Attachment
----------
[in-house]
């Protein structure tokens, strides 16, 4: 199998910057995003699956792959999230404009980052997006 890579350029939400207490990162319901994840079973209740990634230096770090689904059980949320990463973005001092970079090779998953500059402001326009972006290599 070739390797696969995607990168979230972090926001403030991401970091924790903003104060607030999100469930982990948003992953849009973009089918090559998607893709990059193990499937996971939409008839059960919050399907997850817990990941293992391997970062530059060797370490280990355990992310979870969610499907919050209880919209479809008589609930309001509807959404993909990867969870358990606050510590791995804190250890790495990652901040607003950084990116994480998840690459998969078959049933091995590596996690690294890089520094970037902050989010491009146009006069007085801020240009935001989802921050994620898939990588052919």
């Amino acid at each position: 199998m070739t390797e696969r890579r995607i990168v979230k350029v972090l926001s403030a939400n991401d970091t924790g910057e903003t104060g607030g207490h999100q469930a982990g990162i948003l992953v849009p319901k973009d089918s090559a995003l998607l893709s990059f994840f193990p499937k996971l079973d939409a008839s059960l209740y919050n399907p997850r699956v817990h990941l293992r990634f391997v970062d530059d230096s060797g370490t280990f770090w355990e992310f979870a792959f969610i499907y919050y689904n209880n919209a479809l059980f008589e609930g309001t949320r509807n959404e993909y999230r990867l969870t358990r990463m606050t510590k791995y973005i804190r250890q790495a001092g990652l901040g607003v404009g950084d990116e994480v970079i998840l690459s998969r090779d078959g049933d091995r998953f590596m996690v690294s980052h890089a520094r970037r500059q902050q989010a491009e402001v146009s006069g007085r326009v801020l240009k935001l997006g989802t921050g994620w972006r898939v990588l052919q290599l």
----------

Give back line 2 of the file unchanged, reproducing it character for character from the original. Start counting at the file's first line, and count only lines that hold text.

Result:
């Protein structure tokens, strides 16, 4: 199998910057995003699956792959999230404009980052997006 890579350029939400207490990162319901994840079973209740990634230096770090689904059980949320990463973005001092970079090779998953500059402001326009972006290599 070739390797696969995607990168979230972090926001403030991401970091924790903003104060607030999100469930982990948003992953849009973009089918090559998607893709990059193990499937996971939409008839059960919050399907997850817990990941293992391997970062530059060797370490280990355990992310979870969610499907919050209880919209479809008589609930309001509807959404993909990867969870358990606050510590791995804190250890790495990652901040607003950084990116994480998840690459998969078959049933091995590596996690690294890089520094970037902050989010491009146009006069007085801020240009935001989802921050994620898939990588052919």